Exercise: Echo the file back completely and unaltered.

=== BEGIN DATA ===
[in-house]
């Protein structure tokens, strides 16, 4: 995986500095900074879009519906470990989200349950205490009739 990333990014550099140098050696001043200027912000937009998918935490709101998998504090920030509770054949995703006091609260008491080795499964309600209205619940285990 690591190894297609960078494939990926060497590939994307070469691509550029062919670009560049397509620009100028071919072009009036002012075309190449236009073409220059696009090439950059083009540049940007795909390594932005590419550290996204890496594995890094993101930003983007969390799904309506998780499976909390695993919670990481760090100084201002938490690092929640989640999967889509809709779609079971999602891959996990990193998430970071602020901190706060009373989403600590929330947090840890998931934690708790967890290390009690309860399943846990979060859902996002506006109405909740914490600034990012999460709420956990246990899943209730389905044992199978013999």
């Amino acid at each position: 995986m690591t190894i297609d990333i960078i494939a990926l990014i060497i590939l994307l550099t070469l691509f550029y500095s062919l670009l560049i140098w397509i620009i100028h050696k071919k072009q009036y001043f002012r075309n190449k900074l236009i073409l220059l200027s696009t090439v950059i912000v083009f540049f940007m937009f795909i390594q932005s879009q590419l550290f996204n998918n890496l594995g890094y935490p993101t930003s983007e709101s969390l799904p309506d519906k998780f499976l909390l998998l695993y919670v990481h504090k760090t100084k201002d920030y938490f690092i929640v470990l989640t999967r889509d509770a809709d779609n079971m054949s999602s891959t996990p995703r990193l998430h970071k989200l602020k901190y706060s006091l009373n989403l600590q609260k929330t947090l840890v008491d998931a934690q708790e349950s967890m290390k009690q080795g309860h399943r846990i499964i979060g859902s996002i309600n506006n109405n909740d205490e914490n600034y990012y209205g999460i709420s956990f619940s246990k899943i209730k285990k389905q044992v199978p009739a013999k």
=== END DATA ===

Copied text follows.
[in-house]
């Protein structure tokens, strides 16, 4: 995986500095900074879009519906470990989200349950205490009739 990333990014550099140098050696001043200027912000937009998918935490709101998998504090920030509770054949995703006091609260008491080795499964309600209205619940285990 690591190894297609960078494939990926060497590939994307070469691509550029062919670009560049397509620009100028071919072009009036002012075309190449236009073409220059696009090439950059083009540049940007795909390594932005590419550290996204890496594995890094993101930003983007969390799904309506998780499976909390695993919670990481760090100084201002938490690092929640989640999967889509809709779609079971999602891959996990990193998430970071602020901190706060009373989403600590929330947090840890998931934690708790967890290390009690309860399943846990979060859902996002506006109405909740914490600034990012999460709420956990246990899943209730389905044992199978013999």
């Amino acid at each position: 995986m690591t190894i297609d990333i960078i494939a990926l990014i060497i590939l994307l550099t070469l691509f550029y500095s062919l670009l560049i140098w397509i620009i100028h050696k071919k072009q009036y001043f002012r075309n190449k900074l236009i073409l220059l200027s696009t090439v950059i912000v083009f540049f940007m937009f795909i390594q932005s879009q590419l550290f996204n998918n890496l594995g890094y935490p993101t930003s983007e709101s969390l799904p309506d519906k998780f499976l909390l998998l695993y919670v990481h504090k760090t100084k201002d920030y938490f690092i929640v470990l989640t999967r889509d509770a809709d779609n079971m054949s999602s891959t996990p995703r990193l998430h970071k989200l602020k901190y706060s006091l009373n989403l600590q609260k929330t947090l840890v008491d998931a934690q708790e349950s967890m290390k009690q080795g309860h399943r846990i499964i979060g859902s996002i309600n506006n109405n909740d205490e914490n600034y990012y209205g999460i709420s956990f619940s246990k899943i209730k285990k389905q044992v199978p009739a013999k």